# Chapter 19 Numerical Differentiation §Estimate the derivatives (slope, curvature, etc.) of a function by using the function values at only a set of discrete.

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Chapter 19 Numerical Differentiation §Estimate the derivatives (slope, curvature, etc.) of a function by using the function values at only a set of discrete points §Ordinary differential equation (ODE) §Partial differential equation (PDE) §Represent the function by Taylor polynomials or Lagrange interpolation §Evaluate the derivatives of the interpolation polynomial at selected (unevenly distributed) nodal points

x i-3 x i-2 x i-1 x i x i+1 x i+2 x i+3 Evenly distributed points along the x-axis x 1 x 2 x 3 Unevenly distributed points along the x-axis Distance between two neighboring points is the same, i.e. h.

Forward difference Backward difference Centered difference Numerical Differentiation

Forward difference x i  1 x i x i+1 x h True derivative Approximation

Backward difference x i  1 x i x i+1 x h True derivative Approximation

Centered difference x i  1 x i x i+1 x 2h True derivative Approximation

First Derivatives §Forward difference §Backward difference §Central difference i-2 i-1 i i+1 i+2 x y

Truncation Errors §Uniform grid spacing

Example: First Derivatives §Use forward and backward difference approximations to estimate the first derivative of at x = 0.5 with h = 0.5 and 0.25 (exact sol. = -0.9125) §Forward Difference §Backward Difference

Example: First Derivative §Use central difference approximation to estimate the first derivative of at x = 0.5 with h = 0.5 and 0.25 (exact sol. = -0.9125) §Central Difference

Second-Derivatives §Taylor-series expansion §Uniform grid spacing §Second-order accurate O(h 2 )

Centered Finite-Divided Differences

Forward Finite-divided differences

Backward finite-divided differences

First Derivatives §3 -point Forward difference §3 -point Backward difference i-2 i-1 i i+1 i+2 Parabolic curve

Example: First Derivatives §Use forward and backward difference approximations of O(h 2 ) to estimate the first derivative of at x = 0.5 with h = 0.25 (exact sol. = -0.9125) §Forward Difference §Backward Difference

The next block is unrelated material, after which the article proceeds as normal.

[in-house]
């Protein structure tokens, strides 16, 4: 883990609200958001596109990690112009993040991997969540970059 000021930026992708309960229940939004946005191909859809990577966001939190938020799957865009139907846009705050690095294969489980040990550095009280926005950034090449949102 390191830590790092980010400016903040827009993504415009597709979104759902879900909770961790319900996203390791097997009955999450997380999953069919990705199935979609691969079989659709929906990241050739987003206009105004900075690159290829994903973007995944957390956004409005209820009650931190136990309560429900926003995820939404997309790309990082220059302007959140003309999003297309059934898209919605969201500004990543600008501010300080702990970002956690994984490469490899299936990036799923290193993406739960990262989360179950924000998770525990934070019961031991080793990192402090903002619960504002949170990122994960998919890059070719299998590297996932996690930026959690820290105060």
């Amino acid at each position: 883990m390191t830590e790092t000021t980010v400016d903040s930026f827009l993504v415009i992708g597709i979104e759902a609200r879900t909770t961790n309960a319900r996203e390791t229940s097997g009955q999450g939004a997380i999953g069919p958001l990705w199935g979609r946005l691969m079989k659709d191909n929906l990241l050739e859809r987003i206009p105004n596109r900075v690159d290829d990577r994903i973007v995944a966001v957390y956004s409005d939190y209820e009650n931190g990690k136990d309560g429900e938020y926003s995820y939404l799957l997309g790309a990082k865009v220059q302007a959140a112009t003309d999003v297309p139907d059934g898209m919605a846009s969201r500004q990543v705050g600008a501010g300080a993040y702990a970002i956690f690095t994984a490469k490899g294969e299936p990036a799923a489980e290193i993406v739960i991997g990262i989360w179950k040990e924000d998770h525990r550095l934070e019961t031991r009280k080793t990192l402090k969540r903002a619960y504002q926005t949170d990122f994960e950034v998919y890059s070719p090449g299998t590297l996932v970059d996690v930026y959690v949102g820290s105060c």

Higher Derivatives §All second-order accurate O(h 2 ) §More nodal points are needed for higher derivatives §Higher order formula may be derived

19.3 Richardson Extrapolation D is the true value but unknown and D(h 1 ) is an approximation based on the step size h 1. Reducing the step size to half, h 2 =h 1 /2, we obtained another approximation D(h 2 ). By properly combining the two approximations, D(h 1 ) & D(h 2 ), the error is reduced to O(h 4 ).

Example of using Richardson Extrapolation Central Difference Scheme By combining the two approximations, D(h/2) & D(h), the error of f’(h) is reduced to O(h 4 ).

Ex19.2: Richardson Extrapolation §Use central difference approximation to estimate the first derivative of at x = 0.5 with h = 0.5 and 0.25 (exact sol. = -0.9125)

General Three-Point Formula  Lagrange interpolation polynomial for unequally spaced data

Lagrange Interpolation §1st-order Lagrange polynomial §Second-order Lagrange polynomial

Lagrange Interpolation §Third-order Lagrange polynomial

Lagrange Interpolation L 1 (x)f(x 1 ) L 2 (x)f(x 2 ) L 0 (x)f(x 0 ) x0x0 x1x1 x2x2

General Three-Point Formula  Lagrange interpolation polynomial for unequally spaced data  First derivative

Second Derivative §First Derivative for unequally spaced data §Second Derivative for unequally spaced data

Differentiation of Noisy Data

MATLAB’s Methods §Derivatives are sensitive to the noise §Use least square fit before taking derivatives §p = polyfit(x, y, n) - coefficients of P n (x) §polyfit(p, x) - evaluation of P n (x) §polyder(p) - differentiation

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